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Stand Out From The Crowd

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As a student in Penn State’s College of IST, you will share many classroom projects and experiences with your peers.  But in the highly competitive recruiting process, how will you differentiate yourself from your classmates?  How will you stand out from the crowd?  It is important to maintain a strong cumulative GPA, but what can you do beyond that?

Here are some ideas of activities and learning that you can accomplish while you are a student, or on summer break, to develop your marketable skills beyond the classroom and stand out from the crowd.

Companies do want to see strong cumulative GPAs, but if there are two students with the exact same grade point average, what will they look at next to determine who gets the invitation for an interview?  Students who have strong GPAs and who are involved in campus activities are heavily recruited.  Being engaged while doing well academically demonstrates, in a very tangible way, organization, attention to detail, and time management skills.  There are a variety of suggestions below on how you can get engaged.

  • Participate in hack-a-thons on and off campus.  These engagements are normally for a very limited time period and can sometimes result in very high level recognition from the sponsoring companies.
  • Seek out opportunities to attend office visits, conferences, and corporate activities off campus (generally through an application process).  Again, the commitment of time can be very limited, but it can get you closely connected with a specific organization.  Caution: if you sign-up for these events SHOW UP.  Employers will also remember those who do not follow through on commitments.
  • Become a student member in an on-campus organization.  This can be an engagement that pays off in many ways, providing opportunities for leadership as well as life-long networks and friendships.

Your undergraduate degree is a major step toward a lifetime of professional learning. Throughout your career, you will need to continue to learn new things and develop your skills. Some of this development may happen informally through conference attendance, mentorship, and reading.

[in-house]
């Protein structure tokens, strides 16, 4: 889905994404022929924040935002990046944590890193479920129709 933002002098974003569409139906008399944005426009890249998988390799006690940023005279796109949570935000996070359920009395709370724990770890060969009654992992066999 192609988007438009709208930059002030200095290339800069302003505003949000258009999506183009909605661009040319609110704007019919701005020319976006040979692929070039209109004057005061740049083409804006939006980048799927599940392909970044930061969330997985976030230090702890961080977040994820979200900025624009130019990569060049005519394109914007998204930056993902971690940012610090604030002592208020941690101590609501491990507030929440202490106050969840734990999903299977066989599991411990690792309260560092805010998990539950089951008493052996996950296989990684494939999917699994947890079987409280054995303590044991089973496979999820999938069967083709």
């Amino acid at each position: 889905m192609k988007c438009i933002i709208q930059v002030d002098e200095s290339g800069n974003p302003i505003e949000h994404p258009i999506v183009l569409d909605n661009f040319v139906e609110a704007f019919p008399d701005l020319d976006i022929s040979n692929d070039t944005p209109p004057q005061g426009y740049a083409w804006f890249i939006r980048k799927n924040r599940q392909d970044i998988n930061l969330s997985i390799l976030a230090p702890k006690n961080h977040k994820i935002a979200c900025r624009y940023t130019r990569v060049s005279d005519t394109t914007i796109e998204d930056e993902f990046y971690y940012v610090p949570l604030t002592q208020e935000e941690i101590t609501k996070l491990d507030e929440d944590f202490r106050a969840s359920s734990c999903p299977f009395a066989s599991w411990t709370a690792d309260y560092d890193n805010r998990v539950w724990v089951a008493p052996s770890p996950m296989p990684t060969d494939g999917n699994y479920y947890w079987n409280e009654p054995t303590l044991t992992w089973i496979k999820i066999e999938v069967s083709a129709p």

You may participate in programs that offer recognition of your learning and accomplishments through certificates, digital badges, and other credentials. These certifications offer validation from the issuer and tell others that you have met the criteria for this distinction. In the case of digital badges, even more information can be electronically stored about your experiences.

LinkedIn Learning – a large repository of technology tutorials (formerly


You may also benefit from exploring career skills and opportunities through micro-internships. Parker Dewey defines micro-internships as "short-term, paid, professional assignments that are similar to those given to new hires or interns."

Resources for finding micro-internships:
Parker Dewey
Indeed Micro-Internships

Your credentials provide recognition of effort and can differentiate you at a current job or as a potential candidate by demonstrating competency beyond an individual claim. While many factors go into selecting a job candidate, these additional certifications and accomplishments may help to give you an extra edge. A few tips for using these credentials to highlight your work include:

Displaying Your Credentials

Talking About Your Credentials

  • Similar to a portfolio of work, accumulated credentials and certifications should give you an opportunity to talk with a potential employer.
  • Take advantage of the information provided as part of the certification. This information can help you to articulate what you have done and to explain it to someone that is not familiar with the credential to understand why it is valuable.
  • LinkedIn may act as a repository of many credentials and certifications that you accumulate but do not overwhelm a potential employer. Select a few that are most relevant to the job and be sure to highlight those in your resume and interview.


Many of these credentials are periodically updated (particularly when related to technology) and can vary in scope. However, we recommend a few sites to start your lifelong learning journey:



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